This week’s dream: Rediscovering Beijing, the sacred city
It’s hard to imagine China’s sprawling capital as the center of the country’s spiritual universe, said Ian Johnson in The New York Times. “But for most of China’s history, it was exactly that.” Prior to the Communist takeover in 1949, Beijing was “a total work of art,” embodying the political-religious system that ran China for millennia. Most of its temples fell during the violence of the Cultural Revolution between 1966 and 1976, when Mao Zedong sought to redefine China as an industrial, atheistic society. Uncontrolled real estate development in the ’80s nearly wiped out what little remained of Beijing’s medieval past. In recent years, though, the same Communist Party that once attacked tradition has become its guardian. “Beijing’s culture is not dead; it is being reborn in odd corners of the city and in unexpected ways. It is not the same as the past, but still vibrant and real.”
The revival is most apparent at the Temple of the Sun, a 50-acre park in the eastern part of the city. Built in 1530, this shrine was badly damaged when Maoist zealots smashed the main stone altar. Later, it became a dumping ground for rubble. When I visited in 1994, the grounds were barren and all but abandoned. By the time I moved to Beijing in 2009, however, “all of this had changed.” Government investments brought lawns, trees, and flower beds blooming with tulips and geraniums. Today, joggers crowd the paths, while high-end restaurants, beer gardens, and yoga studios encroach on the park’s edges. It’s a shame that so much has been ceded to the rich, “and yet I still love the park.”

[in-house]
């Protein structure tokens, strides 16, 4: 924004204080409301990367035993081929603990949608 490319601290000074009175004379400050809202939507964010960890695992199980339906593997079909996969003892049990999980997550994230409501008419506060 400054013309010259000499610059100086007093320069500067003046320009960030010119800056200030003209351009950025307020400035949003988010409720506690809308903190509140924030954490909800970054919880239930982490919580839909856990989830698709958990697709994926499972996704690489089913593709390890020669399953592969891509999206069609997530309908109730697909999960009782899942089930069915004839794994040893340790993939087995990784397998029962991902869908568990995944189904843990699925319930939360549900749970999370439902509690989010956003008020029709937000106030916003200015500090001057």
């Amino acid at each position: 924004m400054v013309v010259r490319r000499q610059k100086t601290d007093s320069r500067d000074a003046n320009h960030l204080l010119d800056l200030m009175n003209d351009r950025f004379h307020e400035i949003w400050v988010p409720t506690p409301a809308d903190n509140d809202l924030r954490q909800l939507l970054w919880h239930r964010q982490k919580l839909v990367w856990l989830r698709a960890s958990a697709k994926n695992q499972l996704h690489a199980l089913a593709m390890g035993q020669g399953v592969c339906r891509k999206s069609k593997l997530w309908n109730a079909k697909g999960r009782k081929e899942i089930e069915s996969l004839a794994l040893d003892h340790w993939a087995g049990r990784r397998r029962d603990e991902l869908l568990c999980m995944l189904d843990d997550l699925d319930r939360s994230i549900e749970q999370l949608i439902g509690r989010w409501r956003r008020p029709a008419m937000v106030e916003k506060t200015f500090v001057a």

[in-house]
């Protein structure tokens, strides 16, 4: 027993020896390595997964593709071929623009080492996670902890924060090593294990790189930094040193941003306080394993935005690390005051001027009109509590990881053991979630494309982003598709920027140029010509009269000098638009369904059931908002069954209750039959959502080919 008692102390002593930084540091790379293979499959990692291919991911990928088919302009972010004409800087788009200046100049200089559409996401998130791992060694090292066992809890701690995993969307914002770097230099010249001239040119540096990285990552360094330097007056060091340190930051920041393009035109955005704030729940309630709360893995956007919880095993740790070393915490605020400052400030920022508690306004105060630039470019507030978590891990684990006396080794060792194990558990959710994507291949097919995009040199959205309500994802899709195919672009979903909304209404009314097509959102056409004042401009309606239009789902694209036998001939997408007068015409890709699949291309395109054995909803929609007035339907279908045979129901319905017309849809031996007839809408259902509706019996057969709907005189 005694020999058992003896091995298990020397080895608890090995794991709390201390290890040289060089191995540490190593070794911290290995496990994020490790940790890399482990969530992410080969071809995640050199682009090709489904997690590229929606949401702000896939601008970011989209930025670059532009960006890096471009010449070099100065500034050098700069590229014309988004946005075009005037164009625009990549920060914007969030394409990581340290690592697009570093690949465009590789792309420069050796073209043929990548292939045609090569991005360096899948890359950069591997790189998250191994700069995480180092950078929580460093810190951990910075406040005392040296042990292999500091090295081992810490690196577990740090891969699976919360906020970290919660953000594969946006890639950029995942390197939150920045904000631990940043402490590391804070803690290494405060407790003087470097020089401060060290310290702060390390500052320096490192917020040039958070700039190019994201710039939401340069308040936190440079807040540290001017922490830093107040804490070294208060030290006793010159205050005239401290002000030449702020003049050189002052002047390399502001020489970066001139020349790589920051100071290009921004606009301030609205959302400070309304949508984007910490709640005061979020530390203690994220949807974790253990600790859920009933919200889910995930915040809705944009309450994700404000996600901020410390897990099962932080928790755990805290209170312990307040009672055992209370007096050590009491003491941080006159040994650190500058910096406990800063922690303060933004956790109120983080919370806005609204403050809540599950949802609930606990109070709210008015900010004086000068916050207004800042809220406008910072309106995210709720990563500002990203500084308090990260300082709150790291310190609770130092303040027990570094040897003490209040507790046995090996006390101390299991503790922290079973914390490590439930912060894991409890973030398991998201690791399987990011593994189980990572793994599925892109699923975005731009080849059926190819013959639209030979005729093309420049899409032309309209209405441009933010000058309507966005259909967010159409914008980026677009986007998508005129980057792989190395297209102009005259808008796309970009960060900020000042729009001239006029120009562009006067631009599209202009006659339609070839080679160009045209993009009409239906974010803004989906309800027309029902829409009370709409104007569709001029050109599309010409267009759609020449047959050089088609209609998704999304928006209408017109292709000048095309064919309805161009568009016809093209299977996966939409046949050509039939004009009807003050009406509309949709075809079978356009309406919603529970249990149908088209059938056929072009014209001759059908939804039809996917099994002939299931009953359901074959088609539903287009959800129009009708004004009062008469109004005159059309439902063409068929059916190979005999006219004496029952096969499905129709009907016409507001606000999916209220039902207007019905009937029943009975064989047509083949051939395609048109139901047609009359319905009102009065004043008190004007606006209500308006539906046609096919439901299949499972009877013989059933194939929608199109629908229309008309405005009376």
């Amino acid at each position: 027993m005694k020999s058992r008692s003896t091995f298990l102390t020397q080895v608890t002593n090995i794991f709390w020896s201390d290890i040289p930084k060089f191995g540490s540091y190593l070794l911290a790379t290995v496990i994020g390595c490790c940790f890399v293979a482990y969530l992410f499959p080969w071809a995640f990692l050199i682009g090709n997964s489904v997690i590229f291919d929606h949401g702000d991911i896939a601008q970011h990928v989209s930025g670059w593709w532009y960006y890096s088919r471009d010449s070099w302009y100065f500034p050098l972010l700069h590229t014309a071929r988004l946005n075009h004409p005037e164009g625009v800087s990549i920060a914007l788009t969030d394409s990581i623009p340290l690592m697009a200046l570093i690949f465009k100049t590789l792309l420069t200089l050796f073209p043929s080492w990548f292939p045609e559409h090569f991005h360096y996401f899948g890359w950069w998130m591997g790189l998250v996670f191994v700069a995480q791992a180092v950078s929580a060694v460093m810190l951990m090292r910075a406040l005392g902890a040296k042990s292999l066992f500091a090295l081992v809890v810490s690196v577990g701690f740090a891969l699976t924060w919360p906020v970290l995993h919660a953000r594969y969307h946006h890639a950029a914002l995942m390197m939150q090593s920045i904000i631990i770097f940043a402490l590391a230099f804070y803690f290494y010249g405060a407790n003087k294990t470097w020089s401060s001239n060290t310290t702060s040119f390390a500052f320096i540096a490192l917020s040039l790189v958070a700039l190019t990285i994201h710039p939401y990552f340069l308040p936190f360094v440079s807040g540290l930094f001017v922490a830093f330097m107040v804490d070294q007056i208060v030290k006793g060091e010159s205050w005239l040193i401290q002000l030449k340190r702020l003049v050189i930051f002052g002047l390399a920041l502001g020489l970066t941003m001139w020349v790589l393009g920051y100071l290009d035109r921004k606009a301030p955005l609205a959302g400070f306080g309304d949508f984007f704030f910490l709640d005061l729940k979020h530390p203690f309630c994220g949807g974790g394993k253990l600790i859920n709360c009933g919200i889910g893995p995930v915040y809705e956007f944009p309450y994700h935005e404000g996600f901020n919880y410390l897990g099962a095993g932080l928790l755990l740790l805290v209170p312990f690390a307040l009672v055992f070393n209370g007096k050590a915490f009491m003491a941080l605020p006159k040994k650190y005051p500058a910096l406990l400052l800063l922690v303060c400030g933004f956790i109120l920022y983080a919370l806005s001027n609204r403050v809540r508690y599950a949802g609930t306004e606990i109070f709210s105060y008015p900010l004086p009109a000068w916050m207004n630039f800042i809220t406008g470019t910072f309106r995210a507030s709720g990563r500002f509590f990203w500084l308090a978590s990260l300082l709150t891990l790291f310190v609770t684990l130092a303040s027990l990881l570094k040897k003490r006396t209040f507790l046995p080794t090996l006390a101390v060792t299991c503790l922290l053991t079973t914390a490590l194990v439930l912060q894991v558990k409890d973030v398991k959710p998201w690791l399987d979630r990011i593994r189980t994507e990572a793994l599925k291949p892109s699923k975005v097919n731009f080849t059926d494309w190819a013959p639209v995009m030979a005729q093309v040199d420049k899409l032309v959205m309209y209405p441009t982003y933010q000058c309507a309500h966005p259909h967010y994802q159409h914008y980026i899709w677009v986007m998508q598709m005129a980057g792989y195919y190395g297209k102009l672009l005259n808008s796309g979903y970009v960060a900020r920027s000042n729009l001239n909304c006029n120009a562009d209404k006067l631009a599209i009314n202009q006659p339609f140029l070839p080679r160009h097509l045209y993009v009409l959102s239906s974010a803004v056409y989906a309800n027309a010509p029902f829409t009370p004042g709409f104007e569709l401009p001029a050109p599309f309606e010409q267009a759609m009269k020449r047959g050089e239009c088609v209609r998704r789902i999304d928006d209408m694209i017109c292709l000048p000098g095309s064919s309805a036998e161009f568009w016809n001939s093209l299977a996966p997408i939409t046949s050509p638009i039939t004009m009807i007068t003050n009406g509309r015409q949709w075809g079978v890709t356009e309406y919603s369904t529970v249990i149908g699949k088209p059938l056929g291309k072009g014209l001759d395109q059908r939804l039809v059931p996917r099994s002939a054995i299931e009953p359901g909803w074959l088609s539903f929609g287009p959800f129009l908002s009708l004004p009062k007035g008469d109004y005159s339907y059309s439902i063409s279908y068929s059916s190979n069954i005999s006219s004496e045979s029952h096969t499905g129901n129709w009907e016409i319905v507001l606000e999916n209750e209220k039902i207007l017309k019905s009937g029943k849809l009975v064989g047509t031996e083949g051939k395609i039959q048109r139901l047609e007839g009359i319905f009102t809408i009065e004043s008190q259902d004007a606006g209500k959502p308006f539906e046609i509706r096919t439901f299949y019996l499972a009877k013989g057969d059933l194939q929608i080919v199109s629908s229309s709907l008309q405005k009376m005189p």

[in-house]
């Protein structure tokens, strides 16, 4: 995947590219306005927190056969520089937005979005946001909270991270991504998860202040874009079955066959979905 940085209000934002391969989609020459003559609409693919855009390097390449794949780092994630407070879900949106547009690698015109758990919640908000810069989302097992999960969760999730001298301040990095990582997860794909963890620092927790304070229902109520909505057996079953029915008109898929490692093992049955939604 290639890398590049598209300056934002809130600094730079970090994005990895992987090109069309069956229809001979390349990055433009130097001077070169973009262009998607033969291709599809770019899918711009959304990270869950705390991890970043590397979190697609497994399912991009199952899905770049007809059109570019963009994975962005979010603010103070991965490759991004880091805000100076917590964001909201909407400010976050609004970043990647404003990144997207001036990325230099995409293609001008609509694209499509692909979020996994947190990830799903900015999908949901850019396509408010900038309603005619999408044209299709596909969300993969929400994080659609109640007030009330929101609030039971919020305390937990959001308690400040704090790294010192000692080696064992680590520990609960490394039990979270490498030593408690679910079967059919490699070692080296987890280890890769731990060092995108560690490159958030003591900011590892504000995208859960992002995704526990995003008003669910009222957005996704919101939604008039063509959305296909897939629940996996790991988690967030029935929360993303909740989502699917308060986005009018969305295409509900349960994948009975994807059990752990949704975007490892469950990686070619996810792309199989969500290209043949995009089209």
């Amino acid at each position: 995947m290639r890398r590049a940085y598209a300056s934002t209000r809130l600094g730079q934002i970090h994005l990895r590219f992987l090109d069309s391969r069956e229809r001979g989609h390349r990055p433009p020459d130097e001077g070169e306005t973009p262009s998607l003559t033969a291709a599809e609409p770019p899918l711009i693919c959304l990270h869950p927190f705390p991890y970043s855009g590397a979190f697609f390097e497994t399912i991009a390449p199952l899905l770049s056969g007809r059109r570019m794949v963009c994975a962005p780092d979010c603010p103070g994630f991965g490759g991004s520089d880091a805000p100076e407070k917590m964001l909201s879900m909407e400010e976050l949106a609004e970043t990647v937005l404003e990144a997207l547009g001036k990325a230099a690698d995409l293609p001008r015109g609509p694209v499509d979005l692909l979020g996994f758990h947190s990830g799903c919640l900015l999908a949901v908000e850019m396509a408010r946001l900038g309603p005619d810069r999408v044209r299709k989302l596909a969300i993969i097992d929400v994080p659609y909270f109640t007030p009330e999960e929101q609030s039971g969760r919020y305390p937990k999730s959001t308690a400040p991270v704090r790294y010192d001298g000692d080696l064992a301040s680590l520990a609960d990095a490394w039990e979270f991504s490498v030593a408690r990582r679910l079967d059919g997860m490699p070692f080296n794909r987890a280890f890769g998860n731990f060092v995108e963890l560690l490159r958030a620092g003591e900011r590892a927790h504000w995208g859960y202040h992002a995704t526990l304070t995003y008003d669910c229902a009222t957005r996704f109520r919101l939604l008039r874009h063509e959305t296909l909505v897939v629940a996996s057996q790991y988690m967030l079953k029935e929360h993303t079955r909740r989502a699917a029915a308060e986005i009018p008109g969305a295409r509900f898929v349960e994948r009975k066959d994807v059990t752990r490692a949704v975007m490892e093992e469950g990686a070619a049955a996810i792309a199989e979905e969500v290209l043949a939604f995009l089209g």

Another place to see Beijing reclaim traditional values is at the 13th-century White Cloud Temple. The Cultural Revolution barely touched this complex, which is the national center of Taoism, China’s indigenous religion. A few decades ago it was empty of worshippers, but a Taoist revival has been spreading across China, and now the halls bustle with priests heading off to classes or preparing for ceremonies. Meanwhile, two new strings of courtyards house shrines to various gods. Surprisingly, “it’s well worth visiting the temple’s main gift shop.” There, you can buy scepters, swords, and even Taoist robes—“if you want to go back home dressed like an Immortal.”
At the Fairmont Beijing (www.fairmont.com/beijing), doubles start at $174.
Adam Dean/The New York Times/Redux, Meliá ■